Anne Arundel woman charged with pretending to be a nurse, defrauding Medicaid

A Laurel woman is charged with pretending to be a licensed nurse using a fake name for more than four years to defraud Medicaid through “thousands of claims.”

Musu Kandeh faces four charges for what the Attorney General’s Office says was a scheme to assume the identity of “D.T.” and pretend to be a licensed nurse with Automatic Nursing Care Services in Takoma Park. The June indictment does not identify what “D.T.” stood for, only that Kandeh “did knowingly and willfully assume the identity of another person.”

Prosecutors said Kandeh also received Medicaid payments under false pretenses, saying Kandeh “provided fraudulent care to Medicaid recipients in several counties.” The office noted that Automatic Nursing Care operates in Maryland, Virginia and Washington, D.C.

“The Defendant did more than steal compensation as she impacted and had an effect on the Medicaid program,” prosecutors wrote.

Kandeh is charged with felony identity theft, Medicaid fraud and theft, along with a misdemeanor offense of practicing without a license.

According to court documents, Kandeh was employed at Automatic Nursing Care Services between October 2012 and December 2016. Prosecutors say Kandeh was not licensed by the Maryland Board of Nursing to practiced registered nursing at the time.

During that time, prosecutors say, she “did steal money having a value of $100,000” or more from the employer.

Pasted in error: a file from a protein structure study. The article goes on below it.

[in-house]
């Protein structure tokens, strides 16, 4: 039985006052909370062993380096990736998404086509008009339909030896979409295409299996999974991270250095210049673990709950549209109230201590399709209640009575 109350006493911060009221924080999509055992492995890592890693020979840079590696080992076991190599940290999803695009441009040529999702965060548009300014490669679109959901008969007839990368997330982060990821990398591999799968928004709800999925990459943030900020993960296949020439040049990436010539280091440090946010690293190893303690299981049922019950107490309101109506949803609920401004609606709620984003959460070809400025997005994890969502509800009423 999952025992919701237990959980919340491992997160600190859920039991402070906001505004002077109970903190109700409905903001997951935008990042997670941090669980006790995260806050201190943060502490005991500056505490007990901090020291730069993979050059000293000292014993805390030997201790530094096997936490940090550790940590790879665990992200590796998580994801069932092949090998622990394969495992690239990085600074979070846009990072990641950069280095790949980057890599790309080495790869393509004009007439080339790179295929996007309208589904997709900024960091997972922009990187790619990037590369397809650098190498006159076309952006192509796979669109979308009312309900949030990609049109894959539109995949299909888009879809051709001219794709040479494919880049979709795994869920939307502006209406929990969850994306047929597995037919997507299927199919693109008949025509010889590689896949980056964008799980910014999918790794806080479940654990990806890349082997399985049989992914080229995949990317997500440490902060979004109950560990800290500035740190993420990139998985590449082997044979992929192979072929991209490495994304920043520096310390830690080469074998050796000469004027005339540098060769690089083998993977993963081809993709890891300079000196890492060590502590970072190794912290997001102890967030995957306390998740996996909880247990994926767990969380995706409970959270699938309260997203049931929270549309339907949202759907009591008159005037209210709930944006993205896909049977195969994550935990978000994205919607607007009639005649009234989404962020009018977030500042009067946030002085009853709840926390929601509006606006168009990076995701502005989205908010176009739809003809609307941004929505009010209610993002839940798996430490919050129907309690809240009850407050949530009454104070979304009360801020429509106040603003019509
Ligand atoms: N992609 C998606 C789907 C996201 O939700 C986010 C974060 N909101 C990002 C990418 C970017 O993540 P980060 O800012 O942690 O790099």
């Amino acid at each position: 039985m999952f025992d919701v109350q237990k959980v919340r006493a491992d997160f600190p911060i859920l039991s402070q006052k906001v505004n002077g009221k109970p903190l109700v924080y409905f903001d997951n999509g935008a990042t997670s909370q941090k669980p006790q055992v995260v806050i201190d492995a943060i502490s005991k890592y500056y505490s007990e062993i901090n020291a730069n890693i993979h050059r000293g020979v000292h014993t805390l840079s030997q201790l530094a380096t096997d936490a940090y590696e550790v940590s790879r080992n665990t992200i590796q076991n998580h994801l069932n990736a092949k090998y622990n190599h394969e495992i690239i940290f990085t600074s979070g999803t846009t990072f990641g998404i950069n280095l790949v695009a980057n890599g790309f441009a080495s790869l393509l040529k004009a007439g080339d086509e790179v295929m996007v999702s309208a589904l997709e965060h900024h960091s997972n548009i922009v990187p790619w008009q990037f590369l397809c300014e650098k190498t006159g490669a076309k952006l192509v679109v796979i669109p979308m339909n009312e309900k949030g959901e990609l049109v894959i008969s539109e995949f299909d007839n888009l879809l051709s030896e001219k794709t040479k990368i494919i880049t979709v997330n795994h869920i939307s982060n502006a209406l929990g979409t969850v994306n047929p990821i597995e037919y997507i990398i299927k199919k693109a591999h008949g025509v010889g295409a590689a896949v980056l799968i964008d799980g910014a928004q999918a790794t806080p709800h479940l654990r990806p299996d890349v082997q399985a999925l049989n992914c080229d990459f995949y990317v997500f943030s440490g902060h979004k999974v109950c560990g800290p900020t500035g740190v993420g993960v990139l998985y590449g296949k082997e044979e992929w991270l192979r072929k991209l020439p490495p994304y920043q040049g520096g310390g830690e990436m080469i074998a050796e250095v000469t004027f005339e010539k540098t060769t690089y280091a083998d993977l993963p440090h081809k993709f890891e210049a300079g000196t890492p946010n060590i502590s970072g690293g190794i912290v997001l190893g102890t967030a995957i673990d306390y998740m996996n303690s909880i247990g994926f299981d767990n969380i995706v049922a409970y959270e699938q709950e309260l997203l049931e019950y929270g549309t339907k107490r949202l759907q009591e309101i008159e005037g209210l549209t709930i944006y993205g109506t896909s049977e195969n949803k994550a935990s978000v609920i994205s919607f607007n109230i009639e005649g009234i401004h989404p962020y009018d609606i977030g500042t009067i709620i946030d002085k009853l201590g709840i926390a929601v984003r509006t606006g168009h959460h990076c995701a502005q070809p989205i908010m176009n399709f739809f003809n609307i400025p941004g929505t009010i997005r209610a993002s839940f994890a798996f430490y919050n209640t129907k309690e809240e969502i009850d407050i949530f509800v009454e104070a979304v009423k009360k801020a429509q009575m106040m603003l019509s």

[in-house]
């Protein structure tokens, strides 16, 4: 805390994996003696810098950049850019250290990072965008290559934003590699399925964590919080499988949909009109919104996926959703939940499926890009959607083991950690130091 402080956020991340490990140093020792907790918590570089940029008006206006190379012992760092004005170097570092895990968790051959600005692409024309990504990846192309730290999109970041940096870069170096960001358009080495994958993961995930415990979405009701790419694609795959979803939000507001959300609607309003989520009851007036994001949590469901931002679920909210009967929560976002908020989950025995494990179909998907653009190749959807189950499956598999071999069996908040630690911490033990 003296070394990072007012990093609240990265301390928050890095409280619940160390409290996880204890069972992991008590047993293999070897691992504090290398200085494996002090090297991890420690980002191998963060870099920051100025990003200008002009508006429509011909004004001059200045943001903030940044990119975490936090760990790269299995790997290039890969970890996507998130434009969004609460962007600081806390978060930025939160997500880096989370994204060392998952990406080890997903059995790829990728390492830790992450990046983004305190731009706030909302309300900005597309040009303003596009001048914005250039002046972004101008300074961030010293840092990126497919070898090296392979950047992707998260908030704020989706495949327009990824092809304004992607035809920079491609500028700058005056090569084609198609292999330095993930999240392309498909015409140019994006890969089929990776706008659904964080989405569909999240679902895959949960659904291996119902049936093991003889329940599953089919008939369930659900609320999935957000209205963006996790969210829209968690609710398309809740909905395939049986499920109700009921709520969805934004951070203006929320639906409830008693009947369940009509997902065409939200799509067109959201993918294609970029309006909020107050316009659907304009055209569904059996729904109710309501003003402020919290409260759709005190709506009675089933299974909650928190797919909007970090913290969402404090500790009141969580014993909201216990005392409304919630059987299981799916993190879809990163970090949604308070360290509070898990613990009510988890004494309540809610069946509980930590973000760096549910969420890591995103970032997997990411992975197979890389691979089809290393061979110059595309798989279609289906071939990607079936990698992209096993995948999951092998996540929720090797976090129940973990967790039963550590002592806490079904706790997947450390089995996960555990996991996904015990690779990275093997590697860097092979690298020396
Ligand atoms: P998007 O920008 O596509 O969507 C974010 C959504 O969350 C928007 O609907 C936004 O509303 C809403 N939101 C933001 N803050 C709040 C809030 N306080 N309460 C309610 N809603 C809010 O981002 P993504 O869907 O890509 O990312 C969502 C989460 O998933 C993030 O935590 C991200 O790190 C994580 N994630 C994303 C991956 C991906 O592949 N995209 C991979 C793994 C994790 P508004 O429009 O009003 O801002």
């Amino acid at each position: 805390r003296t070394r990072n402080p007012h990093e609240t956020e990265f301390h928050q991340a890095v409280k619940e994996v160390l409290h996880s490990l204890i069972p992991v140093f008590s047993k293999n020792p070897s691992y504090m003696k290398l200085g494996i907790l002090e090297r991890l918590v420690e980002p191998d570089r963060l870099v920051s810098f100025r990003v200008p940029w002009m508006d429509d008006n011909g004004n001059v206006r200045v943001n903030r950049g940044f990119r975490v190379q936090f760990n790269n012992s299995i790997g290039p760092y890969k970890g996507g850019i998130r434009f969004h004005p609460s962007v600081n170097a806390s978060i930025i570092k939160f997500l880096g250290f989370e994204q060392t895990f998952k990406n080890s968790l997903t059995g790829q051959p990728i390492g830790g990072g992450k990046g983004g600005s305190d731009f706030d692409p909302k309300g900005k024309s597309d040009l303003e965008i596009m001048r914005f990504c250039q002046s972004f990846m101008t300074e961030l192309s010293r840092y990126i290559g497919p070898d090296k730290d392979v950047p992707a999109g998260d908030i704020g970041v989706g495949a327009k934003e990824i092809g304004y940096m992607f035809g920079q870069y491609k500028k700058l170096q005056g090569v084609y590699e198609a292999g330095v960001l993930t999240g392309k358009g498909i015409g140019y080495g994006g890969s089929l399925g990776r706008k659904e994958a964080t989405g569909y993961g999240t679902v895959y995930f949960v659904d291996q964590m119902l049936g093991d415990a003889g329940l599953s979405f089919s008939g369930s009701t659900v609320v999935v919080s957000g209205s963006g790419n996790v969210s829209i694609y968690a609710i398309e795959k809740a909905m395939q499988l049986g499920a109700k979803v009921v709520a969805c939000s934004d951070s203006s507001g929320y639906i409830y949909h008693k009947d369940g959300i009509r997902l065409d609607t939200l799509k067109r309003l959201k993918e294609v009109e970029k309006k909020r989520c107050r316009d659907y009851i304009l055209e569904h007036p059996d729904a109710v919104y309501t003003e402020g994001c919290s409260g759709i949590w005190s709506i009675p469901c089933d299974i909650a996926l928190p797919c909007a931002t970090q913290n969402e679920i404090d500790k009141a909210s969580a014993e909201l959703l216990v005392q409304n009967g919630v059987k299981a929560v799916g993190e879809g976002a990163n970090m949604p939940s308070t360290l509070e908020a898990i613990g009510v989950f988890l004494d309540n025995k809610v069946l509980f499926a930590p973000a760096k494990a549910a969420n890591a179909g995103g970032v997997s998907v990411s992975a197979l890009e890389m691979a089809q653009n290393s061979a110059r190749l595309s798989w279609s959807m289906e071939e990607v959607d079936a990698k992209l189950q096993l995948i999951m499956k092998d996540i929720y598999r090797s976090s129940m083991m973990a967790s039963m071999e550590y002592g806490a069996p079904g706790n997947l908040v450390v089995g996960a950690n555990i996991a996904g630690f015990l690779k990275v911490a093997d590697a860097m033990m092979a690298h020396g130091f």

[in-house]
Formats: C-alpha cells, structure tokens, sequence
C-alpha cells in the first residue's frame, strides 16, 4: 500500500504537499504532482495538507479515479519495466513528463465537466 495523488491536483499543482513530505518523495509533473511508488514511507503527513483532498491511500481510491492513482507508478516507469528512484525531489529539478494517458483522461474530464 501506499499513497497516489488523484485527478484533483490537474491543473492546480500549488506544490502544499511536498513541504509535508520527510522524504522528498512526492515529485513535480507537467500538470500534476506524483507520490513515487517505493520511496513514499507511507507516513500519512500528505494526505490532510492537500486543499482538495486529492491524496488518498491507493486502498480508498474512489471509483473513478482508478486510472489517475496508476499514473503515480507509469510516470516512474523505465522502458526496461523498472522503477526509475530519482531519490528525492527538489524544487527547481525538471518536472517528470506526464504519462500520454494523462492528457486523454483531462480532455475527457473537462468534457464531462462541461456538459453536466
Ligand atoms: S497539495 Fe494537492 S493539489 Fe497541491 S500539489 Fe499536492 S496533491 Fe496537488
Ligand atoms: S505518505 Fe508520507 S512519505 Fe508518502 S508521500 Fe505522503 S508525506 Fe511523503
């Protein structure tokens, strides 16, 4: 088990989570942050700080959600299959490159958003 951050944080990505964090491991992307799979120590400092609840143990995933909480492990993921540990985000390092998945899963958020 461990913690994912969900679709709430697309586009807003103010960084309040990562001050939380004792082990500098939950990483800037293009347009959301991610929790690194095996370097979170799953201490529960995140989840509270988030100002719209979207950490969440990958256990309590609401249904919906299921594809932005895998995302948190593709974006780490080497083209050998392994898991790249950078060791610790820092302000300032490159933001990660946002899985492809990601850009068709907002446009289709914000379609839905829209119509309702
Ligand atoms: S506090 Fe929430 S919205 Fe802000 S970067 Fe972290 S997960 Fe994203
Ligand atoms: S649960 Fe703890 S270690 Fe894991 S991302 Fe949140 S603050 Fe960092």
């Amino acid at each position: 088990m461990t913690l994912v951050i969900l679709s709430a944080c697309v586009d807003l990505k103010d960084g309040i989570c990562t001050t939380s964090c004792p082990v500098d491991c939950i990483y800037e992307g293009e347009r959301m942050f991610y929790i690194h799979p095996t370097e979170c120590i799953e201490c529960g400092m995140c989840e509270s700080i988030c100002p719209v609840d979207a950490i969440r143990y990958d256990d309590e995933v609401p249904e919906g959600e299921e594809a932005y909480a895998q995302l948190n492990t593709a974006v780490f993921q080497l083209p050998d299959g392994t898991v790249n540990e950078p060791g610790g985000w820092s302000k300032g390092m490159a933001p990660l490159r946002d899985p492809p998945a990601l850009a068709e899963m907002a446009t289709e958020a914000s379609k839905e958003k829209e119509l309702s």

In addition, prosecutors wrote in court documents that her position at the hospital “caused thousands of (Medicaid) claims to be falsely submitted which in turn were paid/reimbursed from the [state] Department of Health and Mental Hygiene.”

An attorney for Kandeh did not return calls for comment Monday. A woman who answered the phone for Automatic Nursing Care Services declined to comment.

In a motion to dismiss three charges in the case, Kandeh’s attorney, Stephen Mercer, says the identity theft, Medicaid fraud and practicing without a license charges should be dropped because the state missed a one-year statute of limitations on charging Kandeh. The scheme is alleged to end in December 2016 while Kandeh was not charged until June 2018.

In response, Assistant Attorney General Sidney Butcher wrote that Mercer is incorrectly applying misdemeanor standards to two felony crimes in identity theft and Medicaid fraud. In addition, the practicing without a license charge has an extended statute of limitations of three years after the incident to charge an individual with the crime, he wrote.

The case is set to go to trial next month, according to online court records. She faces up to 47 years in prison, according to Maryland sentencing guidelines.

A call for additional comment from the Attorney General’s Office was not returned Monday.

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